Thinking about Fair Trade Gifts?

Nov 22 17:17 2008 boake moore Print This Article

Fair trade goods tend to sell for a bit more than similar "mainstream" products. Many consumers believe that conventional international-trade systems are unjust. To them, the quality of the goods they buy is enhanced by the assurance that foreign workers have not been brutalized producing them, and they are willing to pay a bit more. Yet in most cases the coffee labeled fair trade is a inferior quality not a superior quality.

To most people Fair-trade means that people in poorer countries who grow or make what we buy get a good price,Guest Posting a decent wage and good working conditions. There are over 100 F. T. products, including tea, coffee, fruit juice, bananas, mangoes and chocolate. The range grows daily. It is possible to find certified shoes, toys and even footballs. By buying these F.T goods, the consumer thinks they can play a part in ensuring that the poor of the undeveloped world aren't exploited.

Unfortunately concept and reality is not the same thing in terms of Fair Trade. So if you want to make a purchase that really helps someone that is a socially good thing to do buy one of the charity supported coffees that support orphans or homeless children. Unfortunately the logo is often just sold without any proof the end farmers are getting the extra money. Worse yet there is no requirement that the farmer has to be poor - so huge land barons and large companies can own the coffee farm and get Fair Trade certified? So in most cases you are only helping the rich get richer. Ever look at a map showing the location of where the address is of the F. T. Company. Think about this - over 90% of the Fair Trade companies are in the US?

Here is another thought. Most third world countries the people are extremely poor. Only the wealthiest people in a third world country own land. The richest of these rich own land that produces income i.e. a producing farm or mineral producing tract of land or quarry. So in that third world country by far the richest people are the ones who own a farm. True they may not be rich by our standards but they are richer by far than 95% of their fellow countrymen. So if you just focus on the 5% of certified farmers who are located in a third world in reality you are also helping the richest people in that country - the people who need the help the least.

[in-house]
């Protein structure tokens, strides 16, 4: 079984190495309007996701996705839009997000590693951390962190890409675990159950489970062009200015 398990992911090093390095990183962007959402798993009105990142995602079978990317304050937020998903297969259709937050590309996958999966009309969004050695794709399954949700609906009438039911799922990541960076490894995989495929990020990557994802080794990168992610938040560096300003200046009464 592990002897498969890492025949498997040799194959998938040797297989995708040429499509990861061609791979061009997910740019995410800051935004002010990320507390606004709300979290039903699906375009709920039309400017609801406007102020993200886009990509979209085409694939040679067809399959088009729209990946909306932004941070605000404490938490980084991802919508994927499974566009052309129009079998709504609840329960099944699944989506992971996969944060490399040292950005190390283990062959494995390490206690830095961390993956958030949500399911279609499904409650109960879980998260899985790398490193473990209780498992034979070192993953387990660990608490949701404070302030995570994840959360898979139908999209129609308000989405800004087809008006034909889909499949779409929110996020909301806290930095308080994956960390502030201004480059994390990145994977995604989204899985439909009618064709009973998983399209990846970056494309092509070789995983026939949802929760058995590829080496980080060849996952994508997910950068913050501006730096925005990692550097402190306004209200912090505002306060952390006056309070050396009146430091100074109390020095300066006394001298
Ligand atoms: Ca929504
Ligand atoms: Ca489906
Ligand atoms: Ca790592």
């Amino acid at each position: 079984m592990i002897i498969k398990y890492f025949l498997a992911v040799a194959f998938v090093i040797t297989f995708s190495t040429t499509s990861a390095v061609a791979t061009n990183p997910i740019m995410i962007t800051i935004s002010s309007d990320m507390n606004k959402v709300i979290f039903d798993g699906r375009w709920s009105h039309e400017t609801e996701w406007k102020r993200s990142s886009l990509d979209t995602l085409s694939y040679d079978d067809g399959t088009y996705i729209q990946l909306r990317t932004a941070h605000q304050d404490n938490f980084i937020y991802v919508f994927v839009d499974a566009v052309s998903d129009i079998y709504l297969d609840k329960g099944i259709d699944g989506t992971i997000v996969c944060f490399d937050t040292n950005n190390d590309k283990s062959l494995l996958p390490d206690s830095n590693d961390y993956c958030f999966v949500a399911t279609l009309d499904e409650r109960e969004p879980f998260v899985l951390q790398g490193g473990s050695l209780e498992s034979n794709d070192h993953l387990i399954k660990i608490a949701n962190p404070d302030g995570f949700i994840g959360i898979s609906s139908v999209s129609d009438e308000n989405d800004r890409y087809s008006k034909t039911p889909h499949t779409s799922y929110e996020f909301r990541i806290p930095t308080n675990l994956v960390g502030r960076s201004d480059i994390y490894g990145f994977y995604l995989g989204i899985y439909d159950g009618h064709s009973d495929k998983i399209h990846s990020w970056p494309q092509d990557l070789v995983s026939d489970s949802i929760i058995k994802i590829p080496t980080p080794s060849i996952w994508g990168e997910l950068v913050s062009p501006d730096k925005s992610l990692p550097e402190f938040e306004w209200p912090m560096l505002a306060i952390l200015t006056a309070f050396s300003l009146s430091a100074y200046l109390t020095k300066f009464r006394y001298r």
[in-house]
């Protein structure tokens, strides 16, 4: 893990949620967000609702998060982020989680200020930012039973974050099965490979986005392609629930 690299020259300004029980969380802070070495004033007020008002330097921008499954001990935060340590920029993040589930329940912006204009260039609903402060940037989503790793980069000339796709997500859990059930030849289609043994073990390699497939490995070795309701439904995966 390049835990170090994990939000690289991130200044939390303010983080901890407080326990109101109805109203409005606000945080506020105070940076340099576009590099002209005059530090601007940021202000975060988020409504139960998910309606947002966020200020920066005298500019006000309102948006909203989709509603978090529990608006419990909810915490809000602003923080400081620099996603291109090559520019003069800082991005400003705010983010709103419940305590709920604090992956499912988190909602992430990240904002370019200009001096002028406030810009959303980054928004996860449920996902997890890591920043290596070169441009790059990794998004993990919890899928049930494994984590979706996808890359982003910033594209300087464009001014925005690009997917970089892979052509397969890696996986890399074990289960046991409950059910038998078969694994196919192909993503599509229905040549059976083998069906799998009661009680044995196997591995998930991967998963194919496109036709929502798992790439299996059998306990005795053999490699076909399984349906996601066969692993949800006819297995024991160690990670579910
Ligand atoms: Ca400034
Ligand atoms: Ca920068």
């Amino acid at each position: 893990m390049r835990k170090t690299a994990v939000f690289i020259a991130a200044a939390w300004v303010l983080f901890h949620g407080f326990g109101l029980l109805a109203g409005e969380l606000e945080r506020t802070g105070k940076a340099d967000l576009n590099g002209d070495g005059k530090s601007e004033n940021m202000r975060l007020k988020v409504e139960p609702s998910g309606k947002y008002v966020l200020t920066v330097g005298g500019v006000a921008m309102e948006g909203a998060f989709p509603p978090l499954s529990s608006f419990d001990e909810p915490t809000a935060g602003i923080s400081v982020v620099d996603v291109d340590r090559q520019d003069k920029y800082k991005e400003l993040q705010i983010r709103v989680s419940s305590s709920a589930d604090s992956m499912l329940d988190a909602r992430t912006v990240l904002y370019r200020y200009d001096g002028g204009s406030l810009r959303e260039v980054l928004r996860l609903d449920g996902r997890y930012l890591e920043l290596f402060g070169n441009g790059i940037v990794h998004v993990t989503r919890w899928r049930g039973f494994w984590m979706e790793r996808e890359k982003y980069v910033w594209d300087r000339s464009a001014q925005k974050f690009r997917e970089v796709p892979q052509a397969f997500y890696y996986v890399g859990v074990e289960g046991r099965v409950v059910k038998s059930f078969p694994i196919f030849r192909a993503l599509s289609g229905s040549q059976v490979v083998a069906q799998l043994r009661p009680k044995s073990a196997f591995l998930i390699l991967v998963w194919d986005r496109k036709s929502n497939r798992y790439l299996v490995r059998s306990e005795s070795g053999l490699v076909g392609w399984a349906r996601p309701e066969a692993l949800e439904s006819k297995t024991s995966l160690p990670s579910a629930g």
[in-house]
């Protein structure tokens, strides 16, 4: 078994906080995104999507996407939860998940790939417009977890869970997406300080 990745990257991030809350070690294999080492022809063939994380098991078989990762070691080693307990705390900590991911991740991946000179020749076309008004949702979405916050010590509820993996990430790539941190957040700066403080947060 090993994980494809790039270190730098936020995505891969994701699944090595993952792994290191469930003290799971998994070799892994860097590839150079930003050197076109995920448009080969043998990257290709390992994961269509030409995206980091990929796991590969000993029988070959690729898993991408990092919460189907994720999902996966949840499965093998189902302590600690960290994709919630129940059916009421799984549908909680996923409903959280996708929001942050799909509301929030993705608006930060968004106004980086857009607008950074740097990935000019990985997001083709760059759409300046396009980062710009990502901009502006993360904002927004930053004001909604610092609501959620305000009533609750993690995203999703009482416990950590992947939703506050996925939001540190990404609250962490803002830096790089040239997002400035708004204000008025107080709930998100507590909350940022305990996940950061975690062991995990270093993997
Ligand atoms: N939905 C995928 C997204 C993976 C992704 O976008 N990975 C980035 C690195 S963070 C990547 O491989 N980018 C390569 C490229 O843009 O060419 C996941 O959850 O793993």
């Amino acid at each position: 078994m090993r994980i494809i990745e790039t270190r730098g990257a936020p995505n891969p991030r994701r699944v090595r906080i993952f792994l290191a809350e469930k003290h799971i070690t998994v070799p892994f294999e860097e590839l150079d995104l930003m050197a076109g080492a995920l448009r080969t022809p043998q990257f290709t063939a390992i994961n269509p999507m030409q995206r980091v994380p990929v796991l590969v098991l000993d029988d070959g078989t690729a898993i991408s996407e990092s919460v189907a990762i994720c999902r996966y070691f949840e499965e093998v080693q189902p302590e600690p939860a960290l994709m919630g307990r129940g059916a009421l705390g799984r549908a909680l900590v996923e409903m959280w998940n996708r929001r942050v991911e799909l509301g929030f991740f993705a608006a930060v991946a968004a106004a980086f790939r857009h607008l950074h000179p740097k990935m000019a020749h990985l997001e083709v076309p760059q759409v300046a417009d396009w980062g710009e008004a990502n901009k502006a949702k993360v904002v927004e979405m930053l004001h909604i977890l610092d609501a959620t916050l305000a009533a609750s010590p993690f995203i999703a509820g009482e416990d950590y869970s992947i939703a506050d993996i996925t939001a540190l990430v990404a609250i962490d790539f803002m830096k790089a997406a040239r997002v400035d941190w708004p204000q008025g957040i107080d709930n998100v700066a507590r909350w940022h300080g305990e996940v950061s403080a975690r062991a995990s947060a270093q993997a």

Lastly and most disturbing is the company that markets Fair Trade. TransFair describes its logo fees as amounting to just pennies on the pound. Those pennies add up. Last year, it generated $1.89 million in licensing fees from companies that used the logo. It also spent $1.7 million on salaries, travel, conferences and publications for the 40-employee organization. And they DID NOT donate one penny to poor farmers - the guys they are marketing to help. Now is that really Fair? Fair Trade - yea right!

So now why would you buy FT gourmet coffee? It can't be because they are helping the poor third world pheasant you are picturing. Did you say you bought Fair Trade because the quality was better? Unfortunately just because it cost more does not mean it's even better. In fact the opposite is true - most F. T coffees are a worse quality. There are hundreds of coffee companies who could not sale their coffee because it was a poor quality. But then the coffee exporter bought a Fair Trade logo and the sales went through the roof and wow that was easier than improving the quality of the coffee. But again nothing was done to improve its quality - all they need to do is show they are paying a higher price for the coffee - they don't have to prove who they are paying or how the money is distributed. So please check out that Fair Trade coffee before you buy them. The logo means nothing - they are easily bought. Look at their web site for PROJECTS and PROGRAMS they have implemented. Don't just go by the standard "Fair Trade Marketing Ploy" that says Fair Trade helps poor farmers - find their actual farmers they are helping - check to see what farmers they are really helping. If not you know it's just a "bought logo". Then find you a social conscious coffee or charity coffee and feel good that you are really helping people.So don't blindly buy Fair Trade gifts - please be sure your gourmet coffee is more than a pretty wraping.

Now isn't that a staisfying cup of coffee?

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boake moore
boake moore

Boake Moore owns a great gourmet coffee company called Mission Grounds - that donates all its profits to helping homeless children and orphans. Purchase your Holiday gift from Mission Grounds and help a homeless child.

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